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Headword: *ptuxai/
Adler number: pi,3067
Translated headword: folds
Vetting Status: high
[Meaning] the declivities of mountains. Also the various plates of a shield [sc. that lie] upon one another.[1]
Also [sc. attested is the phrase] "with the all-shining folds of the heavens relaxed, the initiate sees."[2]
Greek Original:
*ptuxai/: ai( tw=n o)rw=n a)pokli/seis. kai\ ta\ dia/fora th=s a)spi/dos e)p' a)llh/lois e)la/smata. kai/, a)neime/nwn po/loio pamfaw=n ptuxw=n, mu/sths o(ra=|.
The headword is the nominative plural form of the feminine noun ptuxh/; see further, note 1.
For related words see pi 3060 to pi 3063 and pi 3066, as well as pi 1127, pi 2795, alpha 2039, delta 938.
[1] = Synagoge pi354, Photius pi1490 Theodoridis; cf. Apion, Fragmenta de glossis Homericis s.v. ptu/xes (Ludwich: 99); Apollonius, Homeric Lexicon 137, and, for the first gloss, Hesychius pi4259. Evidently from commentary to Homer, although Homer uses the consonant-declension alternative ptu/c instead of the alpha-declension ptuxh/. Accordingly the lemma in Apion, Apollonius and Hesychius is ptu/xes, the nominative plural of ptu/c. In their editions of the earlier lexica Latte (Hesychius) cites Homer, Iliad 11.77 and Odyssey 19.437 [sic; rather, 432], in both of which the word appears in the accusative plural in reference to mountains. Ludwich (Apion) cites Iliad 8.411 (with a related compound poluptu/xou ('many-folded') in reference to mountain glens) and Iliad 7.247 (accusative plural) in reference to shield plates. Curiously neither cites the one instance where Homer uses the nominative plural: Iliad 18.481 (shield). Other instances include Iliad 20.269 and 20.270 (accusative plural, shield) and Iliad 20.22 (dative singular, mountain). The form that appears as the headword here (alpha declension, nominative plural) is attested in the senses specified in the gloss at Ibycus fr. S220.3 Page, Simonides fr. 14.5 Page and Timotheus fr. 15.106.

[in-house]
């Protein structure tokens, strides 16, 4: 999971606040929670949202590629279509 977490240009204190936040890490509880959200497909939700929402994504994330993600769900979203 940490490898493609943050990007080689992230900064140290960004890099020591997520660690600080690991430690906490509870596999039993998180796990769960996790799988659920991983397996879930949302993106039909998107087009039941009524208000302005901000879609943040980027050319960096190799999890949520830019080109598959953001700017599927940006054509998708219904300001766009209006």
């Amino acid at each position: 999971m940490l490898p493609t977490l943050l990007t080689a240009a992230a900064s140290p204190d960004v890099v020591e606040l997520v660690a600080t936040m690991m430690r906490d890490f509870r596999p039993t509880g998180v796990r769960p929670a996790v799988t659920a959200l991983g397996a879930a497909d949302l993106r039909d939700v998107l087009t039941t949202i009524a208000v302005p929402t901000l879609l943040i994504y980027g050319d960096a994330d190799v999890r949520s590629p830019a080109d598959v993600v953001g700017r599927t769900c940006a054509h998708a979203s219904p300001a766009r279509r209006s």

[2] Adler cites Nauck's edition of John of Damascus, Canones Iambici 2.76-77, quoted more briefly already at alpha 2379. The quotation consists of one iambic metron plus a full iambic trimeter. [Adler also reports that this quotation is lacking in mss AF but in the margin of mss A (in a more recent hand) and V.]
A. Ludwich, "Über die homerischen Glossen Apions," Philologus 75 (1919) 95‑103
Keywords: Christianity; definition; dialects, grammar, and etymology; epic; geography; imagery; military affairs; meter and music; philosophy; poetry; religion; science and technology; trade and manufacture
Translated by: William Hutton on 23 September 2013@02:17:33.
Vetted by:
Catharine Roth (set status) on 23 September 2013@09:49:49.
David Whitehead (tweaking) on 24 September 2013@03:04:29.
William Hutton (cosmeticule) on 24 September 2013@08:56:09.
David Whitehead on 23 October 2013@06:14:08.


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